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Archival: Man cheering

Reporter narration: On October 15 th 1975 Liberal and Country Party

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Archival: crowds
Fraser enter shot from left
pan left MS Fraser

senators voted to defer money supply bills in the Upper House. The pressure began to build in a battle of nerves.

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Archival: Whitlam standing in the middle of a crowd of people
Zoom out WS Crowd

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Newspaper Photo Fraser
zoom out Newspaper heading 'Malcolm Fraser: playing the numbers game for a Prime Ministership'

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Archival: Parliament House

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Archival: Crowd
pan left MS Whitlam

Crowd chanting: We want Gough! We want Gough!

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Archival: Fraser

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Archival: Whitlam

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Archival: Fraser holding hands aloft with man on stage

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Archival Whitlam on stage with Hawke amongst crowd
zoom out EWS Crowd

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Archival Fraser and Kerr
Zoom out FLS Fraser and Kerr

Interviewer o/s: At what stage did you discuss with Sir John Kerr, the tactics that would have to be used to deal with this extraordinary

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Fraser

Interviewer o/s: situation that in your view had happened in the country.

Fraser sync: Never.

Interviewer o/s: Well there was a point where you did discuss it.

Fraser sync: Tactics?

Interviewer o/s: Just the way in which the whole thing would be handled on the day, as it were.

Fraser sync: No, tactics were never discussed. Going back awhile, quite late, I knew Sir John fairly well, something Whitlam had forgotten, because I had chosen him to, as my last act in Minister of Defence, but I put into force about four hours before I resigned as Defence Minister, to do a study of armed services pay and conditions, and I -- John Kerr to spoke to me when I was just a backbencher quite often because I knew the problems that he was, had been asked to overcome. And so I got to know him reasonably well. I knew he wouldn't act until the last minute, the last minute was when you could act and still have an election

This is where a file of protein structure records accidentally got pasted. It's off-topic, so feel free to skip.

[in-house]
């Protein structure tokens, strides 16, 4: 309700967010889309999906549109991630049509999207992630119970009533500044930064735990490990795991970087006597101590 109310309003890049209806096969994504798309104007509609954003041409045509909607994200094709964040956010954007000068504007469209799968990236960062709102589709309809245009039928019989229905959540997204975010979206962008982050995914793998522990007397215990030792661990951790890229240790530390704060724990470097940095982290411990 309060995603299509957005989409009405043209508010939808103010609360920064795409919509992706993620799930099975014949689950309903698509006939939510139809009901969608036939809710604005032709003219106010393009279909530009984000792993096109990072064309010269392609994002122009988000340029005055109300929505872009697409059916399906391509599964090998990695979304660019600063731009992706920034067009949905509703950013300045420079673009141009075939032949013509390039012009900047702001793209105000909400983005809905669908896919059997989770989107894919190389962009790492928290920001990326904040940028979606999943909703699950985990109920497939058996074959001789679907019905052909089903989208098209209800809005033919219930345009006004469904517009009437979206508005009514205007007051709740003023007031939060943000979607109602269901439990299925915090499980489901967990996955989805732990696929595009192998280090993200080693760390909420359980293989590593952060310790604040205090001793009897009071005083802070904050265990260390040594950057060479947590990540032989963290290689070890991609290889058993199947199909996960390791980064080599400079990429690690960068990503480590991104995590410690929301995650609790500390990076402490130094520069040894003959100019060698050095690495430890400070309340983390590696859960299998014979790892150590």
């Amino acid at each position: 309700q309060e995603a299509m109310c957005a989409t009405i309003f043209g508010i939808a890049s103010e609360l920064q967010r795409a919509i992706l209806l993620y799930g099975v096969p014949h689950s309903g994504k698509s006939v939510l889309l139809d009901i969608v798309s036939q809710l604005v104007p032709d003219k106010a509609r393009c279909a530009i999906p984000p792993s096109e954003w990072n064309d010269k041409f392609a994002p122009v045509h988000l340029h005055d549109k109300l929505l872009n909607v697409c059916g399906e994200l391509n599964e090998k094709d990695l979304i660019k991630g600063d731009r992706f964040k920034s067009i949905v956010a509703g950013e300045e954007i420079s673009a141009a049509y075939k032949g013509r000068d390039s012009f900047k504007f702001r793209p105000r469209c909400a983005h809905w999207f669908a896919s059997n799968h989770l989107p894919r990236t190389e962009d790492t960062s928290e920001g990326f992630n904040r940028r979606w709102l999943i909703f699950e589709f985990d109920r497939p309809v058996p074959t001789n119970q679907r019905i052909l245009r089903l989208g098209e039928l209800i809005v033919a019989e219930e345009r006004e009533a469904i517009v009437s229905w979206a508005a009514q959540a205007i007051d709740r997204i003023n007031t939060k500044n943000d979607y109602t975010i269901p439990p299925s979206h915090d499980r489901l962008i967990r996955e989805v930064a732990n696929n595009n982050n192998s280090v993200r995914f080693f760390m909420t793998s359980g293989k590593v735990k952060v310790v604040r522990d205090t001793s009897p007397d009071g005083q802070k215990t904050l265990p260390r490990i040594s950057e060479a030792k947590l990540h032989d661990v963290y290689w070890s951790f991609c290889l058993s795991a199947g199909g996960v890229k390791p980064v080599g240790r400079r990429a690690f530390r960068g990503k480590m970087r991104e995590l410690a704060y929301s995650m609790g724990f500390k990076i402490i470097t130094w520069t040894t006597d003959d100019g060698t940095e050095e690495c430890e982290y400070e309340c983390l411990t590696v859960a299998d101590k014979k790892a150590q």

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Archival
Kerr walking down steps

and get it all cleaned up before Christmas and about a week before that I'd said to Sir John,

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Fraser

Fraser sync: 'Your Excellency, you know that if there is not election at the end of the day I'm going to have to say something about what that means and I'll regret it, but it will mean obviously saying something about this office, because I believe that your duty requires you to provide an election and to make sure that there is an election. I think that's very clear from the constitution and from the historic precedencts of the office. In other words you're the last protector of the democratic system in Australia' and you know I would have said 'I'm sure that you would want to go down in history as being that protector', which he will, but he would not have wanted to be condemned

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Photo Fraser and Kerr

Fraser v/o: for failing the office, for failing that democratic responsibility.

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Fraser

Interviewer o/s: What did you feel was the most important thing that you had to do as Prime Minister?

Fraser sync: Oh re-establish a sense of stability to the government in Australia, re-establish financial stability and, because circumstances in which investment would start moving forward again. Explain to countries overseas that the Whitlam Government had been nothing more than an aberration.

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Photo Fraser at Cabinet table

Fraser v/o: We were the first government to preach financial restraint in

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Photo Cabinet Meeting

the middle 1970's, we modified

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Fraser

Fraser sync: taxation for mining, we introduced some new measures for farming

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Photo Fraser at lectern

Frase v/o: and we did get our economy into order, but then

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Fraser

Fraser sync: our social policies, family allowances was a dramatic advance and change in terms of the way in which Australia dealt with its less well off people and families who are in greater financial hardship. The changes to Aboriginal policy and the changes in the multicultural area, multicultural area in particular were world firsts.

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Photo Fraser

Interviewer o/s: Many very people in this world seek power,

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Photo Fraser in Glasses clenching fist